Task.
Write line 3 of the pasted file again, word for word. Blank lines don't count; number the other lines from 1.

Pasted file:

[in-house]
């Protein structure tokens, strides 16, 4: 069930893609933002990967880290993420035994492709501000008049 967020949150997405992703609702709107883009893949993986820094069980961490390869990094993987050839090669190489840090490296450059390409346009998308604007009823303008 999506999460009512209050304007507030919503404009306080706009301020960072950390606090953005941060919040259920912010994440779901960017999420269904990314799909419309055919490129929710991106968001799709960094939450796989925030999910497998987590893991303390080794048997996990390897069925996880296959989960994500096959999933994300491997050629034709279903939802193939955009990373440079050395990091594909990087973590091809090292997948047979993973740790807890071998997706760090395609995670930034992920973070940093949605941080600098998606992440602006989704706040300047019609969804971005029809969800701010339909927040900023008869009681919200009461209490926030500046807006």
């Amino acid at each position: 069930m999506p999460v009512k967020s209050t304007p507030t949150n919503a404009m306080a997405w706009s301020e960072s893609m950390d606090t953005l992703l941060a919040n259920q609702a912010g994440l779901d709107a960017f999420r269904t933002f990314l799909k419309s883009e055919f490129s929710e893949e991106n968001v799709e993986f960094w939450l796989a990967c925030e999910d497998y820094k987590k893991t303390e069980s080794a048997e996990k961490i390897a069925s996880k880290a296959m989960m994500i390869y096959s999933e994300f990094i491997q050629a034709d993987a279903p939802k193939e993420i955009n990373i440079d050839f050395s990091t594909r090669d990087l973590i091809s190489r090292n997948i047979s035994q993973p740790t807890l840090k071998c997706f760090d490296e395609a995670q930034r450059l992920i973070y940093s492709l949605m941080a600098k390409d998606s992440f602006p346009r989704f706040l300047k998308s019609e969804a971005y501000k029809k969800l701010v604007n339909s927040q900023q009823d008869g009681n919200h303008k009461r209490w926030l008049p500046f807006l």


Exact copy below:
């Amino acid at each position: 069930m999506p999460v009512k967020s209050t304007p507030t949150n919503a404009m306080a997405w706009s301020e960072s893609m950390d606090t953005l992703l941060a919040n259920q609702a912010g994440l779901d709107a960017f999420r269904t933002f990314l799909k419309s883009e055919f490129s929710e893949e991106n968001v799709e993986f960094w939450l796989a990967c925030e999910d497998y820094k987590k893991t303390e069980s080794a048997e996990k961490i390897a069925s996880k880290a296959m989960m994500i390869y096959s999933e994300f990094i491997q050629a034709d993987a279903p939802k193939e993420i955009n990373i440079d050839f050395s990091t594909r090669d990087l973590i091809s190489r090292n997948i047979s035994q993973p740790t807890l840090k071998c997706f760090d490296e395609a995670q930034r450059l992920i973070y940093s492709l949605m941080a600098k390409d998606s992440f602006p346009r989704f706040l300047k998308s019609e969804a971005y501000k029809k969800l701010v604007n339909s927040q900023q009823d008869g009681n919200h303008k009461r209490w926030l008049p500046f807006l």